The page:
UPC Austria ("UPC") and T-Mobile Austria ("TMA") both provide telecommunications services in Austria. UPC's main activities are related to fixed telecommunications, while TMA is mainly active in mobile telecommunications.
The Commission examined the impact of the proposed transaction in the limited number of markets in the fixed and mobile telecommunications sector in Austria where the activities of TMA and UPC overlap. In particular, both companies are active in the provision of internet access services for residential customers, since in Austria internet access at home is often provided through a router connected to a mobile network.
However, the Commission found that the impact of the transaction on this market is likely to be limited, considering in particular that UPC's fixed internet access products differ considerably from TMA's mobile broadband products. These products differ both in terms of the underlying technology and product characteristics and as a result are not closely competing.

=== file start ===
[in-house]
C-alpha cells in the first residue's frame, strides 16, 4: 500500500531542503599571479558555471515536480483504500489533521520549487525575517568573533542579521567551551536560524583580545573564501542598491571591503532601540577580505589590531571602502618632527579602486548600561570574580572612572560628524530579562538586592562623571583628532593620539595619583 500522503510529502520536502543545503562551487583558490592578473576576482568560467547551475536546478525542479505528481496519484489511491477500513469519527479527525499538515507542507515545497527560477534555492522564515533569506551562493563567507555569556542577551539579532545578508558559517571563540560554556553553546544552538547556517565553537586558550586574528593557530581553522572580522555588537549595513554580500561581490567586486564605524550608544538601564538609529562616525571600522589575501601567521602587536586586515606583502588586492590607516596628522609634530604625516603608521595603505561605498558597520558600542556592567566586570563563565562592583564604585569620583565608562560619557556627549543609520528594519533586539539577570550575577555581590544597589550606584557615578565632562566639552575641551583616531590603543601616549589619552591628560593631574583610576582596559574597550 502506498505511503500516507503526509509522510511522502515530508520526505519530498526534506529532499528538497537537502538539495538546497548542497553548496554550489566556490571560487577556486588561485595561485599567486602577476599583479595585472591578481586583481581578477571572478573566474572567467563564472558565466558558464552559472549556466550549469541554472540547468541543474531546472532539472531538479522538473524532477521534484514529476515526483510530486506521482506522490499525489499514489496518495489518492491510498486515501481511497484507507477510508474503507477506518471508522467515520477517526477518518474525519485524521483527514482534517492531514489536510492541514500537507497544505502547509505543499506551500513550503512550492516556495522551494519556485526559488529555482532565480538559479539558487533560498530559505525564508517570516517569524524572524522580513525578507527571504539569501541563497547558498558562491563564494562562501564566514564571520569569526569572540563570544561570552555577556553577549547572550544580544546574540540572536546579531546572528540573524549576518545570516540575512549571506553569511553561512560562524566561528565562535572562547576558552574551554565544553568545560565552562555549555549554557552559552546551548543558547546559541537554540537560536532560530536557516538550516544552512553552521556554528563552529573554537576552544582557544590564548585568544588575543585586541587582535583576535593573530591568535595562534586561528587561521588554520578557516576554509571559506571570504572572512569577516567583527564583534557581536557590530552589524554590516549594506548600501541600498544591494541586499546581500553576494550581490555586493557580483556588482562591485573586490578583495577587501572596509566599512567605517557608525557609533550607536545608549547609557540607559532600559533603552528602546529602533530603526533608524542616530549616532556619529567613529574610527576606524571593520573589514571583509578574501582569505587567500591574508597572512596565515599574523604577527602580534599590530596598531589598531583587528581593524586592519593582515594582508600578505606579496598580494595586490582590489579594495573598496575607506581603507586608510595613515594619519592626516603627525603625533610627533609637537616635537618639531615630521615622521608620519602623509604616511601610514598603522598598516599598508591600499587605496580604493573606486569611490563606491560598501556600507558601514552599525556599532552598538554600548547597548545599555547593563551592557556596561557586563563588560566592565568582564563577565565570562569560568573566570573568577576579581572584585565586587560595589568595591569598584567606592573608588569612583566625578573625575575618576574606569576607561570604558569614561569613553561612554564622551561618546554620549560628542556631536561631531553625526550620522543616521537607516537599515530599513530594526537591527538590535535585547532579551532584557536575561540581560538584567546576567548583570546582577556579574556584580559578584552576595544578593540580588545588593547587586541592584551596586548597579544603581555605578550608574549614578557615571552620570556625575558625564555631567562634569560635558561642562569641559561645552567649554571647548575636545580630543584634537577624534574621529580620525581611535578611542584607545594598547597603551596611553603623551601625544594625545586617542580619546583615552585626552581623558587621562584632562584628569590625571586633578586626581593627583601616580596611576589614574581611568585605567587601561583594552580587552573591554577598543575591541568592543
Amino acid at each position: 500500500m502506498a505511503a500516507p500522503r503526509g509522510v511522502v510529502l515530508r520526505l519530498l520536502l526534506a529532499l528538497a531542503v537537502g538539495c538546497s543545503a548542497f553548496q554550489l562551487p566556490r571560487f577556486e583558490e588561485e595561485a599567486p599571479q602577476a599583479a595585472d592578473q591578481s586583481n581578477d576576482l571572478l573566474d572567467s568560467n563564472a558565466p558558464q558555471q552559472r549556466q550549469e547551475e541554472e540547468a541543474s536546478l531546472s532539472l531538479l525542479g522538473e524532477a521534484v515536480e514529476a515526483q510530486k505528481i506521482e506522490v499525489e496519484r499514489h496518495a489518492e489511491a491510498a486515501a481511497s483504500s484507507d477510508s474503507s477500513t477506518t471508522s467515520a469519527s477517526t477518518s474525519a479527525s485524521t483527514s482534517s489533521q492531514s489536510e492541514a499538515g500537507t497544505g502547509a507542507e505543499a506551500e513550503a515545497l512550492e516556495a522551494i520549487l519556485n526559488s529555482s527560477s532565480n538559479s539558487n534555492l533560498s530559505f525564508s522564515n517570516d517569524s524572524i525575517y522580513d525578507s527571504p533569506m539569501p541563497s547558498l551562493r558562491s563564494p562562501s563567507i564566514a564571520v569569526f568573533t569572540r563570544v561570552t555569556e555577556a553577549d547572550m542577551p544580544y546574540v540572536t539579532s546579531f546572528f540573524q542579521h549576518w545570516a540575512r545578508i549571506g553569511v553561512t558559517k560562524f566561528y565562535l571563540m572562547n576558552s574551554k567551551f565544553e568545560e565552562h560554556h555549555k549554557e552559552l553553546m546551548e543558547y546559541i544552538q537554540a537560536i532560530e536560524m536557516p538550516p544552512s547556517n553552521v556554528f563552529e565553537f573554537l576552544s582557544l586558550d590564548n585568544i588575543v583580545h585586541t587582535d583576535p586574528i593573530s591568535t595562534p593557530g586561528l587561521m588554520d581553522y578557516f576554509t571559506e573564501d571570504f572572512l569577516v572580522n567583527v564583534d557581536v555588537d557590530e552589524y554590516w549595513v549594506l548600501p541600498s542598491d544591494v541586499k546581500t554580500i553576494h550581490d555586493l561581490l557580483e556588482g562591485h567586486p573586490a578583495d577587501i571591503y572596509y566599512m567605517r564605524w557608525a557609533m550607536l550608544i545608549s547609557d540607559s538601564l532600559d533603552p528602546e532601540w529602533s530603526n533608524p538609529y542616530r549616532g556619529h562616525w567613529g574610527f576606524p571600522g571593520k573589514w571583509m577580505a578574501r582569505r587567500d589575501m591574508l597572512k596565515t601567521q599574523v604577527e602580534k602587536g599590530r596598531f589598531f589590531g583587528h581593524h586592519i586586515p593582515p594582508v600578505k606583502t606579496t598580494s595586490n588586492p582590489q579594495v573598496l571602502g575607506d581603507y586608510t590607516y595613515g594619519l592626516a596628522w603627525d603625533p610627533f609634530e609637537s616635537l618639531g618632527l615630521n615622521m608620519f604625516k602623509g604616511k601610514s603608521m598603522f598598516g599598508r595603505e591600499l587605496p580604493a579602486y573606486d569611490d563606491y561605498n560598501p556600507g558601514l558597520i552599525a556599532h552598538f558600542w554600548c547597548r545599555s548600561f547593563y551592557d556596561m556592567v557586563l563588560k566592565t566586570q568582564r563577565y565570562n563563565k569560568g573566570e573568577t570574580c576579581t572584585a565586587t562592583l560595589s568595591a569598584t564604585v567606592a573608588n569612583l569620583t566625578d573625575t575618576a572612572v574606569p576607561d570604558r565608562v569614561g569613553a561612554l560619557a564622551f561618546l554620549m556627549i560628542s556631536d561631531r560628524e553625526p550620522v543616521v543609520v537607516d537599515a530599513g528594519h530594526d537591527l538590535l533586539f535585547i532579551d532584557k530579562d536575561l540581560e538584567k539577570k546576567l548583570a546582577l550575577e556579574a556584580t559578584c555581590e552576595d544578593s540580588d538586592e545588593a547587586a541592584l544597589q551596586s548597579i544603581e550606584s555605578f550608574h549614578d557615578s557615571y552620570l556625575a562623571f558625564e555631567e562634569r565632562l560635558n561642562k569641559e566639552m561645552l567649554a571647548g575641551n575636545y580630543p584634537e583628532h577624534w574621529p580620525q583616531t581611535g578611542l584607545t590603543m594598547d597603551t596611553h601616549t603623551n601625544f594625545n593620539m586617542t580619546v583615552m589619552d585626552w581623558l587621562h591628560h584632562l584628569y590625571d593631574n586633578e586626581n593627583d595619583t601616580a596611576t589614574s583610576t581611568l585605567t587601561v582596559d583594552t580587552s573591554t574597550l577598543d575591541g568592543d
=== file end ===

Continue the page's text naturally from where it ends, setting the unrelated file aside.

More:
The Commission also found that the merged entity would continue to face significant competition from other players such as the incumbent A1 Telekom Austria and Hutchison Drei Austria.
Additionally, the Commission examined a number of vertical and conglomerate relationships in the fixed and mobile telecommunications markets in Austria arising as a result of the transaction, in particular concerning bundled multiple play services. The Commission concluded that the merged entity would not be able to use its market power to shut out or marginalise its fixed or mobile competitors by bundling fixed and mobile products.
Therefore, following its phase I investigation, the Commission concluded that the transaction would raise no competition concerns in any of the affected telecoms markets and cleared the case unconditionally.
Merger control rules and procedures
The transaction was notified to the Commission on 18 May 2018.
The Commission has the duty to assess mergers and acquisitions involving companies with a turnover above certain thresholds (see Article 1 of the Merger Regulation) and to prevent concentrations that would significantly impede effective competition in the EEA or any substantial part of it.
The vast majority of mergers do not pose competition problems and are cleared after a routine review. From the moment a transaction is notified, the Commission generally has a total of 25 working days to decide whether to grant approval (Phase I) or to start an in-depth investigation (Phase II).